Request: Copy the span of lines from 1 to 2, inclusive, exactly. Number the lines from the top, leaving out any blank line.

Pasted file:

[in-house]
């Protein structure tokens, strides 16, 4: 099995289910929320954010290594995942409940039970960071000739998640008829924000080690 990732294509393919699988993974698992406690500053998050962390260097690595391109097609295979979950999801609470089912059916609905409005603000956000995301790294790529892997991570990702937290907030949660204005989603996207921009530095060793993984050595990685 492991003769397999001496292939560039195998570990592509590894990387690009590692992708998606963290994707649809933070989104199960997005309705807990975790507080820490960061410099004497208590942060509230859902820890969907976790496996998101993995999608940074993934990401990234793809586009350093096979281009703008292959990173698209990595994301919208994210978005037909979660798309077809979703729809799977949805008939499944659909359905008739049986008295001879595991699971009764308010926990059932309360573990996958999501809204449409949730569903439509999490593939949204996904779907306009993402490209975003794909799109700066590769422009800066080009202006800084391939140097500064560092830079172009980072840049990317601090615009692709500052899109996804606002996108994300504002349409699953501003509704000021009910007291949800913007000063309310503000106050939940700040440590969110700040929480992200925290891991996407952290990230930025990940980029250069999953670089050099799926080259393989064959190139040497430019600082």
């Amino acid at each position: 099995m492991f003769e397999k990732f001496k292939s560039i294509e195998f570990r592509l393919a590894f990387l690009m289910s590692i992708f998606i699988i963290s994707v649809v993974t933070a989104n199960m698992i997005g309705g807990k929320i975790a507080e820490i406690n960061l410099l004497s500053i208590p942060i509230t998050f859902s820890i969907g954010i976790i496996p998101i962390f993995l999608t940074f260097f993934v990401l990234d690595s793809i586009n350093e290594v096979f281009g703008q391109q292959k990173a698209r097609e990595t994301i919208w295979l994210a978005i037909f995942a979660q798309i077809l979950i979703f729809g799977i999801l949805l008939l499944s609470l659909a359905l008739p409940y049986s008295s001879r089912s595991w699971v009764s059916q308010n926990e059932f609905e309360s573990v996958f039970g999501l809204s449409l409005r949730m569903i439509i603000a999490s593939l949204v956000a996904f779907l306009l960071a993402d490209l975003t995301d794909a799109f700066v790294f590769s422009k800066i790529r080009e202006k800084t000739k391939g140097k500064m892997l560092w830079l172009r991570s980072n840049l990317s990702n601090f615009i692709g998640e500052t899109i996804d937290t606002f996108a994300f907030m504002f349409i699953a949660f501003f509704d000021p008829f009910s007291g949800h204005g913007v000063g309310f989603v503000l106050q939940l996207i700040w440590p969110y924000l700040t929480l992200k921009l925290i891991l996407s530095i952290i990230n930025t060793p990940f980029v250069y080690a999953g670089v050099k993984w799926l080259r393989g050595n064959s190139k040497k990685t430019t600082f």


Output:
[in-house]
């Protein structure tokens, strides 16, 4: 099995289910929320954010290594995942409940039970960071000739998640008829924000080690 990732294509393919699988993974698992406690500053998050962390260097690595391109097609295979979950999801609470089912059916609905409005603000956000995301790294790529892997991570990702937290907030949660204005989603996207921009530095060793993984050595990685 492991003769397999001496292939560039195998570990592509590894990387690009590692992708998606963290994707649809933070989104199960997005309705807990975790507080820490960061410099004497208590942060509230859902820890969907976790496996998101993995999608940074993934990401990234793809586009350093096979281009703008292959990173698209990595994301919208994210978005037909979660798309077809979703729809799977949805008939499944659909359905008739049986008295001879595991699971009764308010926990059932309360573990996958999501809204449409949730569903439509999490593939949204996904779907306009993402490209975003794909799109700066590769422009800066080009202006800084391939140097500064560092830079172009980072840049990317601090615009692709500052899109996804606002996108994300504002349409699953501003509704000021009910007291949800913007000063309310503000106050939940700040440590969110700040929480992200925290891991996407952290990230930025990940980029250069999953670089050099799926080259393989064959190139040497430019600082």